top of page

Let's (not) Get This All Figured Out

Oftentimes the advice we start hearing at a young age is along the lines of "figure out what you're going to do with your life". Historically, this well-intentioned sentiment has been passed from one generation to the next, but it does not take into consideration that a full two-thirds of the students currently in K-8 will have careers that are not even invented yet as of 2022. Technology has never been as rapidly changing as it is in this current moment, and it's not showing any signs of slowing down. More than ever, we need to adapt and evolve with the times in what skill sets we are emphasizing. Once we figure out that the goal should not be to have it all figured out, we are well-positioned for open mindedness and continuous growth that keeps pace with change.


Generally speaking, June is considered a pretty fantastic time of the year, especially if you happen to live in a part of the country that has clearly differentiated seasons as we do here in the Lehigh Valley (most of the time). June tends to be that always fast-moving bit of time when the last of the cooler weather has come to its annual end, and an entire summer still lies before us. A blank canvas waiting for each of us to create the memories of outdoor time with family, friends, and neighbors enjoying adventures (no travel required). Like an appreciating asset, these times and memories will become more valuable as we get older.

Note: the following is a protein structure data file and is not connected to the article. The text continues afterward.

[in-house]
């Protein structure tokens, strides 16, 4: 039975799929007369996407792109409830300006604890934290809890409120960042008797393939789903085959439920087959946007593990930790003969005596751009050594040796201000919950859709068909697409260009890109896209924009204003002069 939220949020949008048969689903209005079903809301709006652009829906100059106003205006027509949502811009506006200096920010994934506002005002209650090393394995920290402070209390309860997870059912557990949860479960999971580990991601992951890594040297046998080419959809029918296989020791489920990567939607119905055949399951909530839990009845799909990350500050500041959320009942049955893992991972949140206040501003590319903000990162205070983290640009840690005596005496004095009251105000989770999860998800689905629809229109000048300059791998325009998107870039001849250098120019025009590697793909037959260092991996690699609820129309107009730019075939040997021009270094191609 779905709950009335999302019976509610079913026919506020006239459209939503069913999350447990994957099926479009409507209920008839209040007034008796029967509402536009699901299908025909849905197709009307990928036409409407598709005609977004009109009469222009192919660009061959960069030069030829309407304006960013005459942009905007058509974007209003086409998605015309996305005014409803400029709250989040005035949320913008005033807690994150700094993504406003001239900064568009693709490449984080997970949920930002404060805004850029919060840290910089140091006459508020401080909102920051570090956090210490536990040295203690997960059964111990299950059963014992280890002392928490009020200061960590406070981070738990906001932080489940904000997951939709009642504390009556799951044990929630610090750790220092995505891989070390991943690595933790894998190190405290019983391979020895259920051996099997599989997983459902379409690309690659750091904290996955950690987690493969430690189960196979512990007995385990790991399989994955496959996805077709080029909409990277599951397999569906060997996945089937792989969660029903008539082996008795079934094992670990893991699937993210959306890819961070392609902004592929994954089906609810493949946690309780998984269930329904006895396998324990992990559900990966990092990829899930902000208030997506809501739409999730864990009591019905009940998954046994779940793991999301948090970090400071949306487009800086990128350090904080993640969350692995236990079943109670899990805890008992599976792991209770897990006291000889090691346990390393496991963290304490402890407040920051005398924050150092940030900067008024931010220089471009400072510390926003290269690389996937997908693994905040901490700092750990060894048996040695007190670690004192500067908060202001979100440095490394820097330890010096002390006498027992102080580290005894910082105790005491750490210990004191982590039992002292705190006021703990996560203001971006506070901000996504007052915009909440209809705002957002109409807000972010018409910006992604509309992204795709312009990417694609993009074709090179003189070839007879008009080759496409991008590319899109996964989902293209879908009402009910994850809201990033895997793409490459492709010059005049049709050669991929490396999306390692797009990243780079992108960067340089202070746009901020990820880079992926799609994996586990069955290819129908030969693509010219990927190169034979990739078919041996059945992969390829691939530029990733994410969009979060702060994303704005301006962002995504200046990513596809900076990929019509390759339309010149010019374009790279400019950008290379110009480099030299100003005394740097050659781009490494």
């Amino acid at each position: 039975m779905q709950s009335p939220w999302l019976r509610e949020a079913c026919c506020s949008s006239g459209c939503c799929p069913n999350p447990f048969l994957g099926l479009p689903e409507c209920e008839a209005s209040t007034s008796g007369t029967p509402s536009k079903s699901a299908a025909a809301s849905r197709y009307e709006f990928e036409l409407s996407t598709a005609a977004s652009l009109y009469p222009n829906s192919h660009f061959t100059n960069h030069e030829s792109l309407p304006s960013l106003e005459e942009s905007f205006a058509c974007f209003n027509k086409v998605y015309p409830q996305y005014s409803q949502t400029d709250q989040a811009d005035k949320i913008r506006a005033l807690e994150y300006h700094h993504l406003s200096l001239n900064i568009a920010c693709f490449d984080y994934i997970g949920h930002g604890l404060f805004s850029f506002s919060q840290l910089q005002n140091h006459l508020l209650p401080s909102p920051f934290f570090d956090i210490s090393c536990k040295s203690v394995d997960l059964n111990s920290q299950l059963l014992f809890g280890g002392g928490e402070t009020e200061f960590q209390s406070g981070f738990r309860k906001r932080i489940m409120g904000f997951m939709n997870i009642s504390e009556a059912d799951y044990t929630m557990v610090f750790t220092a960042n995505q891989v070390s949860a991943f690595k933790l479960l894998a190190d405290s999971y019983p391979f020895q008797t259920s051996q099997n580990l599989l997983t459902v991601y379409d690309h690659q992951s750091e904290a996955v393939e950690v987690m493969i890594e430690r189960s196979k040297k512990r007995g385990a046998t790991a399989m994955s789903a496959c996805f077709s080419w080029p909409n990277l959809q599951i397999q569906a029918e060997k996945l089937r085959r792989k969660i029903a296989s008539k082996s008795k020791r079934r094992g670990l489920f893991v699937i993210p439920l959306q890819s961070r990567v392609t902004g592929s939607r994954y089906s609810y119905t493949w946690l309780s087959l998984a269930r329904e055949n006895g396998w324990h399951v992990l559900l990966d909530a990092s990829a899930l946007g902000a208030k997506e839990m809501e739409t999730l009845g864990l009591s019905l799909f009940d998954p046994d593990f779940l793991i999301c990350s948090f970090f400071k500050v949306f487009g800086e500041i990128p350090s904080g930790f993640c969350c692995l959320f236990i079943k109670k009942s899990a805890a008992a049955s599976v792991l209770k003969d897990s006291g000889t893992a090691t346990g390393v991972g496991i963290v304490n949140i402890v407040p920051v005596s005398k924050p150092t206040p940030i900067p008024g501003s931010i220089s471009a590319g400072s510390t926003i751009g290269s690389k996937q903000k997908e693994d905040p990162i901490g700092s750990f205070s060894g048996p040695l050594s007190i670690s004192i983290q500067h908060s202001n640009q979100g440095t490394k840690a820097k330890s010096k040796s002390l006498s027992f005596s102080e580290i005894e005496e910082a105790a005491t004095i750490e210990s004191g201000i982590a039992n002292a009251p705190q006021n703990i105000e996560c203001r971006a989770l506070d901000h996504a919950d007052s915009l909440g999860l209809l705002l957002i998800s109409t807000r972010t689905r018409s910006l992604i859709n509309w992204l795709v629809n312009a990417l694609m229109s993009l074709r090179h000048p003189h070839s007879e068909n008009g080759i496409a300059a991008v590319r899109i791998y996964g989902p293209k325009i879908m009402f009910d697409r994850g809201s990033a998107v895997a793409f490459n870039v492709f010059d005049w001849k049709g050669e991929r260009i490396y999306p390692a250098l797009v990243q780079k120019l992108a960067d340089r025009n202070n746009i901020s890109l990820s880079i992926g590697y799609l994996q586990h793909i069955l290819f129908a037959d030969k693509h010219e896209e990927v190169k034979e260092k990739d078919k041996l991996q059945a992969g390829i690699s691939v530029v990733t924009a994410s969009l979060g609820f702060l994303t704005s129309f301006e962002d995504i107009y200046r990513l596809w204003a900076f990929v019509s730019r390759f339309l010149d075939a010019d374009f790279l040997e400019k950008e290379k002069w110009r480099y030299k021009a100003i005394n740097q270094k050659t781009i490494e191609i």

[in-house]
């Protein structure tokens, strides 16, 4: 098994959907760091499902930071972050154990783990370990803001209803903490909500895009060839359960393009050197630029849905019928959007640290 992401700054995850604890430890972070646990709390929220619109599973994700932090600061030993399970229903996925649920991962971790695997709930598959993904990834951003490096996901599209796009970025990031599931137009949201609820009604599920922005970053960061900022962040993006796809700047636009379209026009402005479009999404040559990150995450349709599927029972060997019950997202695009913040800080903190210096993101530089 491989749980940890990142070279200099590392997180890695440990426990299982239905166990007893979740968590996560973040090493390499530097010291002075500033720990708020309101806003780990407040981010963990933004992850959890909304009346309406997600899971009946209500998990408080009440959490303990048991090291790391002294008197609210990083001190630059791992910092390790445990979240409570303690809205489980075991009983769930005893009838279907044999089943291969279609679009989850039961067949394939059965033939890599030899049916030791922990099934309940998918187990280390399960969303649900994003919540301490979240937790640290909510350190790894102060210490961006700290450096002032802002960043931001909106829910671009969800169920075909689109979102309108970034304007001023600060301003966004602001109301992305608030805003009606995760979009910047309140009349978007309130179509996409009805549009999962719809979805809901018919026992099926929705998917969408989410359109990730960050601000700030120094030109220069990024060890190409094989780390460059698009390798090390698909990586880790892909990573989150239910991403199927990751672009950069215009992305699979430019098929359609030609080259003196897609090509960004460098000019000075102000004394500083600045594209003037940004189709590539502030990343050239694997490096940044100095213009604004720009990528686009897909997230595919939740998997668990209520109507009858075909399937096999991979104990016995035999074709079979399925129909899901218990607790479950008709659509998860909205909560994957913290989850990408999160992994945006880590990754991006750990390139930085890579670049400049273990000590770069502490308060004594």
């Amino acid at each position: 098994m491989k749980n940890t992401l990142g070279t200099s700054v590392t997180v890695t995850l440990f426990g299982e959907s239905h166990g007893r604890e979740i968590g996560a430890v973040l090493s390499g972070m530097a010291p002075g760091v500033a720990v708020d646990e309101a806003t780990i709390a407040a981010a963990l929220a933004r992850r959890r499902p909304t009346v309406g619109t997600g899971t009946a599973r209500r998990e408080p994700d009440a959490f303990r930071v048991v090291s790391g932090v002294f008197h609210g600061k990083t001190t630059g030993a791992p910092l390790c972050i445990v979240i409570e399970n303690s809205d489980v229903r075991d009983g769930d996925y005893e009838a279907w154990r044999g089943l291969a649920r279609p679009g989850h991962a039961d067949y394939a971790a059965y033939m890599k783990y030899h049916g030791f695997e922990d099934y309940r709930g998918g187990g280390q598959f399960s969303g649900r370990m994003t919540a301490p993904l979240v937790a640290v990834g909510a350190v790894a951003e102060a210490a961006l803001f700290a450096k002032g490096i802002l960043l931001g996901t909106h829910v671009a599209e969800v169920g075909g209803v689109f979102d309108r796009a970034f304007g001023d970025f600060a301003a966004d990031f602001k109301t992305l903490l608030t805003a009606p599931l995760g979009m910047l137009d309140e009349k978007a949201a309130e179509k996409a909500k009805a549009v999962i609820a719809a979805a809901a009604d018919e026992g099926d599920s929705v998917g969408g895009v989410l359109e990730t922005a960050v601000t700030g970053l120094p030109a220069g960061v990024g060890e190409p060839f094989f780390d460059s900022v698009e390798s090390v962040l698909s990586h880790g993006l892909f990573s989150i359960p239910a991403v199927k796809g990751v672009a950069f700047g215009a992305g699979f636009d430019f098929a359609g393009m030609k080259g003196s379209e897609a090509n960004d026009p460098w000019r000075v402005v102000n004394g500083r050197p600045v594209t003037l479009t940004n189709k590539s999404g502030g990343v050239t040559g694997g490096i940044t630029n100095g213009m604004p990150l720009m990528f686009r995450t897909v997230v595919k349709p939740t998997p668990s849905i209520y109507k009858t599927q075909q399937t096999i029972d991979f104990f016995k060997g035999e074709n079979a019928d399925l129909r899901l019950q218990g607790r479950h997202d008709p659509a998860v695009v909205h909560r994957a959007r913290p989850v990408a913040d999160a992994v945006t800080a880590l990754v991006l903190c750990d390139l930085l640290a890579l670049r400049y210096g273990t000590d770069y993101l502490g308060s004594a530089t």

As much as June and summer vacation from school go hand in hand, so does that annual rite of long-anticipated passage: graduation. With these freshly minted graduates in mind, I write this column, specifically the high-school and college grads. If you, dear reader, are not one of these graduates I speak of, then perhaps after reading, you will feel compelled to forward this along to a friend or family member proudly representing the Class of ’22. (Or do it the vintage way: print it out and mail it!)

I'm fortunate to have nothing but the most fantastic recollections of my high-school years, especially the accompanying summer vacations. All of them spent in Western Massachusetts, where I was born and raised. That said, I also clearly remember that the common theme of conversations with adults towards the end of high school often including some version of: “Have you figured out what you want to do in the future?”

Standard variations included:

You need to figure out what you want to do in life.